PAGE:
Toy story 3 – Pixar rocks

Posted: July 26, 2010 in Uncategorized

When we love a particular movie, it usually tells of a moment (or multiple ones) where we experienced some emotion to an overwhelming extent, a feeling that we seldom get in our mundane lives that are a grind for most people with 9 to 5 jobs. Frankly, few movies manage to dish out such level of gratification and Toy Story 3 is definitely one such.

The story picks up from the sequel 10-year ago (Wow! Has it really been that long?) and the gang, although missing a few that got booted via yard sales and giveaways or worse yet ended up in the dump (gulp!), is living a quasi-retired life in Andy’s familiar toy box. It’s now time for Andy to leave home for college and anxiety prevails regarding the fate of the toy gang. Woody is still very much loyal to Andy but the rest of the gang has accepted that Andy has moved on to a world of laptops and cellphones and does not value his childhood toys anymore. A contrast between good old toys which foster imagination and the new-age electronic obsessions was displayed through Andy’s sister, who dumps her Barbie as she hooks on to her mp3 player instead. A series of events brings the group to the nearby daycare ‘Sunnyside’ where the inhabitants, a bunch of old donated toys with an affable old patronizing furry bear for a leader, welcome them. Initially the gang is quite delighted with the daycare environment and all the new seemingly genial fellow toys including Barbie’s sweetheart Ken. The prospect of being played with after so many dormant years is all too exciting, except to Woody who insists that they belong to Andy and they should ‘be there’ for their owner even though it means a retired life in the attic. After failing to convince the gang, Woody turns back and in his attempt to journey back to Andy’s, he bumps into some sinister findings about the daycare, which forces him to go back to Sunnyside.

The plot follows up with some gripping action which ultimately lands the group into the city waste-yard after battling a host of perils. Woody as usual displays extraordinary bravery and leadership throughout, while the crew sticks behind him throughout the adventure. The last 30 minutes or so of the movie is when the audience has the moments that will leave an imprint on their minds. They catapult Toy Story 3 into the league of movies which prove that despite all the glitz, glamour and dizzying technology that manifests our movies today, what really wins the viewer’s heart and mind is a sound story and its ability to reach into the depths to the basic human emotions of character, friendship, loyalty and courage.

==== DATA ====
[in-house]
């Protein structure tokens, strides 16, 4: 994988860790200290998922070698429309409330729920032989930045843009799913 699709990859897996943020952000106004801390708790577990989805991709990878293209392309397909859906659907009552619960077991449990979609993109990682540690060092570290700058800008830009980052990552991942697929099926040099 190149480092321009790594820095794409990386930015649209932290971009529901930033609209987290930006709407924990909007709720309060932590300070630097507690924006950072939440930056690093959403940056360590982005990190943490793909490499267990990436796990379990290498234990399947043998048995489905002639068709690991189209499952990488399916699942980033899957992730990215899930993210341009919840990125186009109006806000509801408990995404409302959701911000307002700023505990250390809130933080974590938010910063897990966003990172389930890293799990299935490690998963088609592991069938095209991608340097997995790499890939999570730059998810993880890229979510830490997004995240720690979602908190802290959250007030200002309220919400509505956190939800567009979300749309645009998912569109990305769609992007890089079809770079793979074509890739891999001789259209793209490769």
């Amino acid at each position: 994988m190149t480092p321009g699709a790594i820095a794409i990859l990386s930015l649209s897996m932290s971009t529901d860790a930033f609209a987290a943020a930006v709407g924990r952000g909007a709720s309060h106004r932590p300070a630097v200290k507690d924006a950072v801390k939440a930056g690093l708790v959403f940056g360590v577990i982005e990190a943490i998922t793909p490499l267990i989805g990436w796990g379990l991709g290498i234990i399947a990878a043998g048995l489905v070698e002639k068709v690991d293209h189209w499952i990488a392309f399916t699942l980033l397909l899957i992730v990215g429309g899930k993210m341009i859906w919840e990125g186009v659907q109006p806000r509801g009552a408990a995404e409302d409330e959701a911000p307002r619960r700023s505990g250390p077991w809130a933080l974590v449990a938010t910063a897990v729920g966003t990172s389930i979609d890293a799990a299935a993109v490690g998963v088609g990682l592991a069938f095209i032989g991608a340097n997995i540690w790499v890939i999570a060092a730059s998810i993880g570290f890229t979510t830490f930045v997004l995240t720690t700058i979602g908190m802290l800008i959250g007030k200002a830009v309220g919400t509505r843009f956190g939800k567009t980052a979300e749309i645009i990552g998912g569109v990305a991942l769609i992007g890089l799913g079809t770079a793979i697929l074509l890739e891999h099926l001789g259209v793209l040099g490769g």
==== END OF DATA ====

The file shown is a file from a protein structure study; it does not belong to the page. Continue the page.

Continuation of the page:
There is little to complain about – the voice-overs were near-perfect, which despite having a stellar cast (Tom Hanks, Tim Allen) were never overly pompous. The pace was gripping enough to not bore you, with witty one-liners scattered throughout as required to keep the humor going, the artwork keeping with today’s cutting edge graphics and the 3D enhancing the overall experience. Pixar is undoubtedly the second ingenious revolution in animation after Disney, not just in graphics technology but also in content innovation. The only complaint anyone might have is the lingering sinister and dark backdrop that surrounds the movie but that’s actually what makes this movie interesting to the adult viewers as well. Who would think that a cymbal-clashing toy monkey with big beading eyes can give people the creeps? The 3D effects may seem to be somewhat underplayed when you find that nothing poked you in the face anywhere during the movie, but you will realize that with a good story to tell and a well-paced narrative, excessive 3D stunts could actually be unnecessary, even detrimental distractions.

All-in-all TS3 is a great family watch and an absolute must-watch for kids. Kids will love the movie for its slapstick humor and suspenseful action, but for adults the movie reaches out deeper towards (a) the heartfelt wish that the childhood memories, possessions and experiences that formed who they are will never fade and (b) their darker fears of being forgotten and getting cast-out themselves.

If you haven’t watched parts 1 and 2 already, I recommend that just to get familiar with the original characters. Keeping an open mind and imagination (by not picturing this as a complete kiddy movie going by its name) will help you draw out the full worth of this yet-another Pixar gem.

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